So why does any of that affect John? I don't think it would be as simple as the story from 1968 envisioned; it isn't the otherness that affects him, because he still intellectually remembers those things. Instead, I think the breakdown is more fundamental: his physical mind has lost the structural connectedness of being part of a living ecosystem.

Yeah, that sounds weird. But there's a concept in psychology and, increasingly, in artificial intelligence research called embodied cognition. I'm not qualified to teach it, but think about this: why is up good ("cheer up"), and why is down bad ("he let me down")? We use words about the way we feel--physically--about the world to describe more abstract qualities about the more abstract things that happen to us in that world. Up, high, and big are good things, whereas down, low, and small are bad things.

These descriptions are almost universal, because we all have bodies, and our brains perceive the world through them. Physicality is the primary filter of self-awareness. When John loses his body, he loses his ability to perceive the world the way other sentient beings do. As his neurons re-train to control the robot instead of a human body, they lose the pathways built around experiencing the world, interacting with the world, being a part of the world. His brain rebuilds itself into a CPU interface, translating raw thought into 1s and 0s. (There is even a line about how difficult it would be to upgrade his body because there aren't enough nerves to operate fingers, or facial muscles, with the kind of "analog" control that ordinary humans completely take for granted.)

After his transfer to a robot body, John is still sentient; but there is something cold and piercing about his intelligence, something distant about his self-awareness. Without a human body, "warm" is no longer inherently good in his mind, nor is soft. So he feels no remorse in dispatching something that embodies those qualities.

And that leads me back to Adam. I tried to be a little ambiguous, without being annoying about it. Maybe Adam is an AI who was given an android body, or maybe he was a human who had his brain transferred into a new body like John. Maybe Dr. Thayer, the man who fell, committed suicide, or maybe Adam threw him from the roof. It doesn't matter. Because the point is, Adam is an intelligent being in a synthetic body. (The pulp-fiction tagline for this story is "He was the first of his kind. Will he be the last?" Originally, I had imagined him as a prototype AI who went berserk on his creator, but with Ex Machina, Uncanny, and The Machine in my Netflix history, I didn't want to dwell on the implications of what it meant to create an AI so much as I wanted to explore what that AI would feel.)

He has a body, for better or worse; and he has a mind, and it seems to be pretty sharp. He thinks he should be able to feel things, and presumably he's walking around the city in the middle of the night trying to experience fear, isolation, a chill in the air, a sense of rebellion, something; but at every turn he is repeatedly deprived of that satisfaction. His synaptic interface is based on real technology being developed by IBM but it begs the question every child asks: how do we know that the color "blue" is the same for everyone? what if my "blue" sky is what you see as "green," but you call it "blue" because you know the sky is "blue?" If Adam feels things through a synaptic chip, how can he know if that's the same as feeling things through a nervous system?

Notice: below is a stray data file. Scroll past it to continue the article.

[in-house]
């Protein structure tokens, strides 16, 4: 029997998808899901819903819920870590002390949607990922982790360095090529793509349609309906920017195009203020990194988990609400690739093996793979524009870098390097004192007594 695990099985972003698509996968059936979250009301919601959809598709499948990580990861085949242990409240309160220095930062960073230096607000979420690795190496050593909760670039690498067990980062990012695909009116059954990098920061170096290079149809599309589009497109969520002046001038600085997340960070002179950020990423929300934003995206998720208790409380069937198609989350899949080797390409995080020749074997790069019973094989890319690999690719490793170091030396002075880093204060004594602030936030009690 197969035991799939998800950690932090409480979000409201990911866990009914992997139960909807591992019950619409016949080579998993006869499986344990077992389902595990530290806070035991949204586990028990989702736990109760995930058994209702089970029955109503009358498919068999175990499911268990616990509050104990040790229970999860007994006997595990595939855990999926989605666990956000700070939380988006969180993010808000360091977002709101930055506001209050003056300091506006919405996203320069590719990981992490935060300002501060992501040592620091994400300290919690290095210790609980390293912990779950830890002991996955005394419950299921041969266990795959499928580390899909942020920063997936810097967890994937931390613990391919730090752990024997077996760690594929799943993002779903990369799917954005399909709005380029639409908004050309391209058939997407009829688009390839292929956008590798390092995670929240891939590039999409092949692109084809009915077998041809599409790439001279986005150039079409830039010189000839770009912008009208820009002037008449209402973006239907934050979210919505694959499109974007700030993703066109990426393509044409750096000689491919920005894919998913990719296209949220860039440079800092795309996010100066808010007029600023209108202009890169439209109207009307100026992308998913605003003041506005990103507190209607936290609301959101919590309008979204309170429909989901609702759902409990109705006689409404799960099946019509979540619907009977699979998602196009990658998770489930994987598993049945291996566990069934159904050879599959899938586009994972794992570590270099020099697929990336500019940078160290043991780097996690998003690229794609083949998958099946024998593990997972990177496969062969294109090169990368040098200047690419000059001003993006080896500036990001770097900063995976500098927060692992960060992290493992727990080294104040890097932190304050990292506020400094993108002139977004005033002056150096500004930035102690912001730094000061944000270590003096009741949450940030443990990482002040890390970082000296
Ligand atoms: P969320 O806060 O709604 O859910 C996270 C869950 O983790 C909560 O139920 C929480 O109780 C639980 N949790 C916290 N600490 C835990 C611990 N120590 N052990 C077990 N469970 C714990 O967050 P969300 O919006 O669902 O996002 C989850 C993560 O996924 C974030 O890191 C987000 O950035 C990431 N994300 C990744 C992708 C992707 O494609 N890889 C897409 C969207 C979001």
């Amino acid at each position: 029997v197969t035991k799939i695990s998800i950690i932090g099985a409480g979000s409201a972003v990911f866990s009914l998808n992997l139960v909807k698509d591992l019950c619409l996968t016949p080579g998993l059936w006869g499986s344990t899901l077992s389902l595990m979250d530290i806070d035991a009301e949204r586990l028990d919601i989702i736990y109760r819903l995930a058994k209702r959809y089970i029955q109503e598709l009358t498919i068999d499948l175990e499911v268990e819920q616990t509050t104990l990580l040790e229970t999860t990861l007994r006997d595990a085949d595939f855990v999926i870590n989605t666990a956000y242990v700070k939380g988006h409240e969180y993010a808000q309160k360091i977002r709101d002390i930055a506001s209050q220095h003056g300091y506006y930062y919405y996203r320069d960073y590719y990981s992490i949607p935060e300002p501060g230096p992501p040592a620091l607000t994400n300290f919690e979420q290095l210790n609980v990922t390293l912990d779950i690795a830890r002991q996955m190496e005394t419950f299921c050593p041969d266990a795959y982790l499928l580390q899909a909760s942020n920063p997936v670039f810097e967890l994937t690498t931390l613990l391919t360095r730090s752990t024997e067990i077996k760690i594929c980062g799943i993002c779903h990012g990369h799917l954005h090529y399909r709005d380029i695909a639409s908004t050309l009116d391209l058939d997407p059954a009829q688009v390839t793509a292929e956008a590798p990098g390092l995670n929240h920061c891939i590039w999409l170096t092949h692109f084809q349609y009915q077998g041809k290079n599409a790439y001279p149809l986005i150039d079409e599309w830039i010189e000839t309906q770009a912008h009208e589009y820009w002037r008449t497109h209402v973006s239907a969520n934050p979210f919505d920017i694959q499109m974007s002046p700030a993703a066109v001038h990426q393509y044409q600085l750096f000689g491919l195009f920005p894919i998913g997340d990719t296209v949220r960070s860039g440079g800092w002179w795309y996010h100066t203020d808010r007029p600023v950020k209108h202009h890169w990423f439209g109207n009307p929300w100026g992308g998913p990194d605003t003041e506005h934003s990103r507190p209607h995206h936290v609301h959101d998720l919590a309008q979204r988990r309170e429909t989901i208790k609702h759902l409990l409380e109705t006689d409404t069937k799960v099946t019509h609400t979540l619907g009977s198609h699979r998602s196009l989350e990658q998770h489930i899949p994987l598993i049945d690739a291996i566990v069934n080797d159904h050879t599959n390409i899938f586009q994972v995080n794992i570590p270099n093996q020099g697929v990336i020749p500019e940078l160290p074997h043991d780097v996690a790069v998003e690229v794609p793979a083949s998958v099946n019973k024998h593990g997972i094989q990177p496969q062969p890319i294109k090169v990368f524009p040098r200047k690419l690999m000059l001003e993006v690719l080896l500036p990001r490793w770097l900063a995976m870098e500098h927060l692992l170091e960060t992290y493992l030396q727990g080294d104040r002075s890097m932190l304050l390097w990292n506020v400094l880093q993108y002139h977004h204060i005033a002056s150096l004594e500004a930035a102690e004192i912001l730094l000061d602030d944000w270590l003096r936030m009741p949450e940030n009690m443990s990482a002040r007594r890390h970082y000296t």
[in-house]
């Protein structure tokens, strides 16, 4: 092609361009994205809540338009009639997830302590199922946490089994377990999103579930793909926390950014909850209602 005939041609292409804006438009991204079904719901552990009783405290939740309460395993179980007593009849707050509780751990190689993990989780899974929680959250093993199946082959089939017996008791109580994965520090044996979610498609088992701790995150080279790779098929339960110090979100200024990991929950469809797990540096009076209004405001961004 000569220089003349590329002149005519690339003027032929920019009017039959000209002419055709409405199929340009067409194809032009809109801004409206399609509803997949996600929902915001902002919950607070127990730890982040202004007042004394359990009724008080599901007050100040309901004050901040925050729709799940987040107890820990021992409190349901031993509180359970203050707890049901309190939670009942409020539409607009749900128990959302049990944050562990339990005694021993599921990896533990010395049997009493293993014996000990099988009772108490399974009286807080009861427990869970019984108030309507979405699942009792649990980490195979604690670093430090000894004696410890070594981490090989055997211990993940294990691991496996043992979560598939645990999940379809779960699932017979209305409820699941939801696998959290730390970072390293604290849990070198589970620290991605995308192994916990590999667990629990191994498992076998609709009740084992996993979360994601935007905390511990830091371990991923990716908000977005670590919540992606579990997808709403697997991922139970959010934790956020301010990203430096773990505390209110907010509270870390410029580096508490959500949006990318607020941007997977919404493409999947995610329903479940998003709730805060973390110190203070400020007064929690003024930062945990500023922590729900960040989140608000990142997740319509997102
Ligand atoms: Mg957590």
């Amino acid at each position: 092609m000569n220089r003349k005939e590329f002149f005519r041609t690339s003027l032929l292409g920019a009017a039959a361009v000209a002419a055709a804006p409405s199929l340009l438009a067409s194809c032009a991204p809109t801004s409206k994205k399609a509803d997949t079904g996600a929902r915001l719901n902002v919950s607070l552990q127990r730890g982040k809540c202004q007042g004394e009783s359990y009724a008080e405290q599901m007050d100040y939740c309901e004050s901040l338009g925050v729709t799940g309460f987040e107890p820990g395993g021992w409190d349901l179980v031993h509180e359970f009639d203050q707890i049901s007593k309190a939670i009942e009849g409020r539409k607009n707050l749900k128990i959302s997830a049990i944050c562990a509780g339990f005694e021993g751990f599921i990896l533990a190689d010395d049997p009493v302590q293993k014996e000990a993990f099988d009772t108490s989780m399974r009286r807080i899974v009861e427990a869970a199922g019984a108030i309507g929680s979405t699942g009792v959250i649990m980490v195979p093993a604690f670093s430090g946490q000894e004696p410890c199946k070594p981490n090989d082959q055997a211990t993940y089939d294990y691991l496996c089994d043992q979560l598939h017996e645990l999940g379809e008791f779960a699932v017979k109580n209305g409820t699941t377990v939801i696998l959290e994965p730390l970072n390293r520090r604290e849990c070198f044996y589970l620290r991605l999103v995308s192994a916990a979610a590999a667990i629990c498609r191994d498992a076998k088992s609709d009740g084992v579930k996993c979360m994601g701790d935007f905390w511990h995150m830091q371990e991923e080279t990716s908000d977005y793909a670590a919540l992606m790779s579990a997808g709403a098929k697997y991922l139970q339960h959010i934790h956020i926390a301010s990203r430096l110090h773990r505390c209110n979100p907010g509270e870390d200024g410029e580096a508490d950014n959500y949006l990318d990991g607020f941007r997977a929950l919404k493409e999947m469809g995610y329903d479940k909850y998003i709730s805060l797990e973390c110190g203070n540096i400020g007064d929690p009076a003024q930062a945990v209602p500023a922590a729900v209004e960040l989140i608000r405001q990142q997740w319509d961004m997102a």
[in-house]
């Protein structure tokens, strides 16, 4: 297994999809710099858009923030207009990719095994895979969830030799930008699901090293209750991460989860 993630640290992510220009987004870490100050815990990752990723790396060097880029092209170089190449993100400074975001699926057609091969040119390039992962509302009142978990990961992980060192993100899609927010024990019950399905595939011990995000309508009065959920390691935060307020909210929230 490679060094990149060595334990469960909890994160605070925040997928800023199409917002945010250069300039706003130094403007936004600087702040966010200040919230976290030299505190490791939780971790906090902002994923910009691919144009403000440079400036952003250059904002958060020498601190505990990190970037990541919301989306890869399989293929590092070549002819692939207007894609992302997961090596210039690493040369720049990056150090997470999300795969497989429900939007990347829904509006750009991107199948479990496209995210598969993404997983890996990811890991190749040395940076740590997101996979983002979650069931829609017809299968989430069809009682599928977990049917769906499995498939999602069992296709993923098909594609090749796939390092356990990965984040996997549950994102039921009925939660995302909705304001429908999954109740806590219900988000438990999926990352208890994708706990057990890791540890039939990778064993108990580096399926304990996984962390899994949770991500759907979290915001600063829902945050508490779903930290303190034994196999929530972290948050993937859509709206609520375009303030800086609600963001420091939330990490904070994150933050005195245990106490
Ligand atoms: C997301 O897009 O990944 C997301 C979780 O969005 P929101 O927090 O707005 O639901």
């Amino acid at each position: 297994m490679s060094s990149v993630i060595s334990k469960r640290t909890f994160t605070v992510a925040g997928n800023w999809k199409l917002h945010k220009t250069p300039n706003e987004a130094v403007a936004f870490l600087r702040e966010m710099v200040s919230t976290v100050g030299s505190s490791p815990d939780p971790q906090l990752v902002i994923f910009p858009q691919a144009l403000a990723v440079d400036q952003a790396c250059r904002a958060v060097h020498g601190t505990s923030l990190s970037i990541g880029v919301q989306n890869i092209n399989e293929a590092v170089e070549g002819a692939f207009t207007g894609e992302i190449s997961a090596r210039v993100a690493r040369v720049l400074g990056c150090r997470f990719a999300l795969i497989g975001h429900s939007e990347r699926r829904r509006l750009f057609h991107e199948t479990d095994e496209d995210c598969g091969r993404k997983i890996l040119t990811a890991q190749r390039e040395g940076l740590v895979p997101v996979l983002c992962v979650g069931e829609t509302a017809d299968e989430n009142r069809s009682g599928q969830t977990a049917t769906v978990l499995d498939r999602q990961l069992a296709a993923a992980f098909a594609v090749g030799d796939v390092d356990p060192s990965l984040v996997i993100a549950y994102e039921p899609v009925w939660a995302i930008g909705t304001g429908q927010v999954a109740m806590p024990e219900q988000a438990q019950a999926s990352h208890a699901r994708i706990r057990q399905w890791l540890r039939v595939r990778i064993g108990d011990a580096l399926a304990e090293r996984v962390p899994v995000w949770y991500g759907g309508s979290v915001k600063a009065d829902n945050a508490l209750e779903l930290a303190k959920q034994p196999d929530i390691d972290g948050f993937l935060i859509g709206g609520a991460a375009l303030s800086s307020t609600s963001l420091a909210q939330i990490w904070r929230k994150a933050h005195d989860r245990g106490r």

Adam can feel temperature and texture and the pull of gravity. He can see color and hear sound. His synaptic processor is designed around processing these signals the way a human brain would, and there's a scene that looks like pain-gating (where the brain effectively ignores new sensory inputs when it's busy dealing with existing ones). But is that enough to feel?

Dr. Thayer's fall was the reader's first glimpse of what that answer might be; Adam can describe the instinct that might lead a person to pick a scab, but it doesn't appear he can conceive the pain that comes with picking at a scab. He is able to describe the sensation of falling, but only in hyperbole. He can't actually feel anything.

And it drives him mad. So he does increasingly daring things, desperate to feel anything at all. And at the very end, when it looks like he is going to do something truly terrible, completely unambiguously bad, he realizes that what he's been experiencing this whole time is emotion, or a "feeling"--just not the one he expected. Watching Dr. Thayer fall was as painful as picking at scab, he just didn't realize the analogy he was drawing. He could only tear the skin from his limbs because his brain was already consumed by the pain of grief: anger, denial, bargaining. And that realization saves him, even if he's a little broken by the experience. And later, of course, he learns what every child who wonders about the color blue learns: shared labels for abstractions are simply a part of human existence. We agree to call certain things by certain names on little more than the faith that the experience is the same for all of us; we can never truly see through someone else's eyes or feel through their skin.

This story was a little darker than I intended my first story to be, but the opening line kind of came out of nowhere and I really had to run with it just to see where it would take me. Once my character told me a little more about himself, Masks came rushing up out of some sub-basement of my memory and I knew who Adam was.

I had to rewrite the first scene once, and the second and third scenes a few times each, which I won't have the luxury of doing if I try to keep my goal of 52 stories in a year. I still have a lot of studying to do when it comes to the art and technique of writing a short story, so maybe I'll figure out how to outline in the interest of saving time.

All in all, this was fun; it might be one of my better crazy ideas.